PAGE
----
Lucille Fletcher's Sorry, Wrong Number: Summary & Analysis

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  • 0:01 Setting the Stage
  • 0:51 Summary
  • 2:55 Analysis
  • 4:23 Lesson Summary
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Lesson Transcript
Instructor: Jason Lineberger

Jason has 20 years of education experience including 14 years of teaching college literature.

Lucille Fletcher's ''Sorry, Wrong Number'' is a 1940s radio drama, a play meant to be heard rather than seen. In this lesson you'll learn the plot and some of the major ideas from this landmark audio production.

Setting the Stage

Just a decade ago, if people wanted to watch a show on television they had to figure out when it would air and then tune in to the correct channel at the correct time. Fifty years before that, even though black and white television was relatively common, the big entertainment came from radio. Radio dramas, plays that were heard on the radio rather than seen, were the 1940s version of the modern TV show - a story that is either told in a half an hour or that continues with a new installment each week. One popular radio show, Suspense, regularly aired short, suspenseful radio plays.

In 1943 Sorry, Wrong Number first aired on the Suspense radio program. This story by Lucille Fletcher went on to be considered one of the greatest radio drama episodes. It was adapted to become a movie, and a later production of the radio drama won The Edgar Award for Best Radio Drama.


Sorry, Wrong Number tells the story of Mrs. Elbert Stevenson an invalid woman confined to her bed, who becomes increasingly frantic as the story progresses. The drama begins with Mrs. Stevenson attempting to call her husband, who is working late. Frustrated with the busy signal, she seeks the help of the operator who connects her through to what she assumes is her husband's office phone. Instead of hearing his familiar voice, she listens in on a conversation where two men are plotting a murder. The victim is a woman, home alone, who lives near a bridge. The men plan for the attack to take place just as the train crosses the bridge, so the sound will mask any screams from the victim.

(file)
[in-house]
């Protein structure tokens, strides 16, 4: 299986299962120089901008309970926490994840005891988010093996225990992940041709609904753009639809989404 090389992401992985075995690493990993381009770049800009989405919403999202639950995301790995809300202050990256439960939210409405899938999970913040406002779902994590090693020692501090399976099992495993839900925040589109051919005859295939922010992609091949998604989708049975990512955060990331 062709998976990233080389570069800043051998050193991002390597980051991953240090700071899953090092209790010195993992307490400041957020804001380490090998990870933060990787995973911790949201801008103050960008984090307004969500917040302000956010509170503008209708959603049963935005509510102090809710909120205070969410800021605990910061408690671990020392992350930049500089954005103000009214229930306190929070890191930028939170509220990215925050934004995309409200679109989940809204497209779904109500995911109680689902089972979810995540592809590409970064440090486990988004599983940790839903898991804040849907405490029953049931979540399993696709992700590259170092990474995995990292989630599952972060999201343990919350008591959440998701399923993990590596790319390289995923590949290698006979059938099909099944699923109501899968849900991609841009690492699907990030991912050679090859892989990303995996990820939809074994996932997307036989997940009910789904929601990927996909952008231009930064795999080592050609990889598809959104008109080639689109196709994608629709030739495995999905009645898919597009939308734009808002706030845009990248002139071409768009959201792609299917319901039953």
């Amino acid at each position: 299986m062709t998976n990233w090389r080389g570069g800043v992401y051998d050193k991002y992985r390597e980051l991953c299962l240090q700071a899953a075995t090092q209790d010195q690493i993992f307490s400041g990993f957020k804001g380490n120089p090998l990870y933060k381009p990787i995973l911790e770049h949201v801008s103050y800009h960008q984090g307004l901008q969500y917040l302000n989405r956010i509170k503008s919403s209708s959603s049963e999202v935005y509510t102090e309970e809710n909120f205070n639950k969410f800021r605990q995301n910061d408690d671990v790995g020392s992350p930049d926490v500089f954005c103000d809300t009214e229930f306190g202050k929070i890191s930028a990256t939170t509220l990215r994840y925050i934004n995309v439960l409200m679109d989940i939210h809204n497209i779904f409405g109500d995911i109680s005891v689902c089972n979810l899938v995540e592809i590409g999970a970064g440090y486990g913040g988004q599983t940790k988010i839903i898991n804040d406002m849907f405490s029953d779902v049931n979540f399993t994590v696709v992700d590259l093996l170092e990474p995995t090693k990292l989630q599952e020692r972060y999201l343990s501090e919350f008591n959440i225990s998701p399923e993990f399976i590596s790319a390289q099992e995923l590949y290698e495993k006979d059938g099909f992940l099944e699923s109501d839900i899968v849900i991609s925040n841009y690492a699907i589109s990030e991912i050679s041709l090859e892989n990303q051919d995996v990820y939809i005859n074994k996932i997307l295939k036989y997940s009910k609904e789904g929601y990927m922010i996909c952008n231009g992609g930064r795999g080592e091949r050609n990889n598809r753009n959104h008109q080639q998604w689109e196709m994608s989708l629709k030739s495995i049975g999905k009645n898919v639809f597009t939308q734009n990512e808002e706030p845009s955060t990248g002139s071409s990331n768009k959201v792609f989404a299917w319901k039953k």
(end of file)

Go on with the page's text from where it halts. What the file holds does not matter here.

Horrified by what she hears, Mrs. Stevenson calls the operator to demand that she trace the source of this call. The operator explains that only the police can push through a request like that, and so begins 20 minutes of calls to the police, telephone operators, and even to the phone company's Chief Operator as Mrs. Stevenson attempts to alert someone to the gravity of the situation. None of the people she talks to will acknowledge that she is in any danger. Meanwhile, the audience learns that Mrs. Stevenson has been confined to her bed for 12 years with anxiety issues. No one on the phone has the answers she's seeking and her anxiety mounts, building suspense that her health may be at risk.

The drama culminates in a scene were Mrs. Stevenson becomes certain that she's the target of the murder; after all, she lives near a train that crosses a bridge, and when she hears that her husband has left town on business, she knows that she will be at home alone at the designated time for the attack. In the final minutes she hears an intruder listening on the downstairs phone, and then she picks out footsteps coming up the stairs. She hastily calls the police for help, and just before they answer the phone, her terrified screams let the audience know that she has been caught by the killer.

The drama ends when the police ask about the nature of the caller's emergency. The killer picks up the phone, explains that he's fine, and says that he never meant to dial the police. He apologizes for dialing a wrong number and hangs up.


Sorry, Wrong Number raises some interesting ideas for such a short, audio-only production. Mrs. Stevenson has been isolated due to her nervous condition, and the telephone promises a connection with the outside world; but instead of providing her with comfort and security, it only leads to frustration. When read in this light, the play is one about the limitations of technology.

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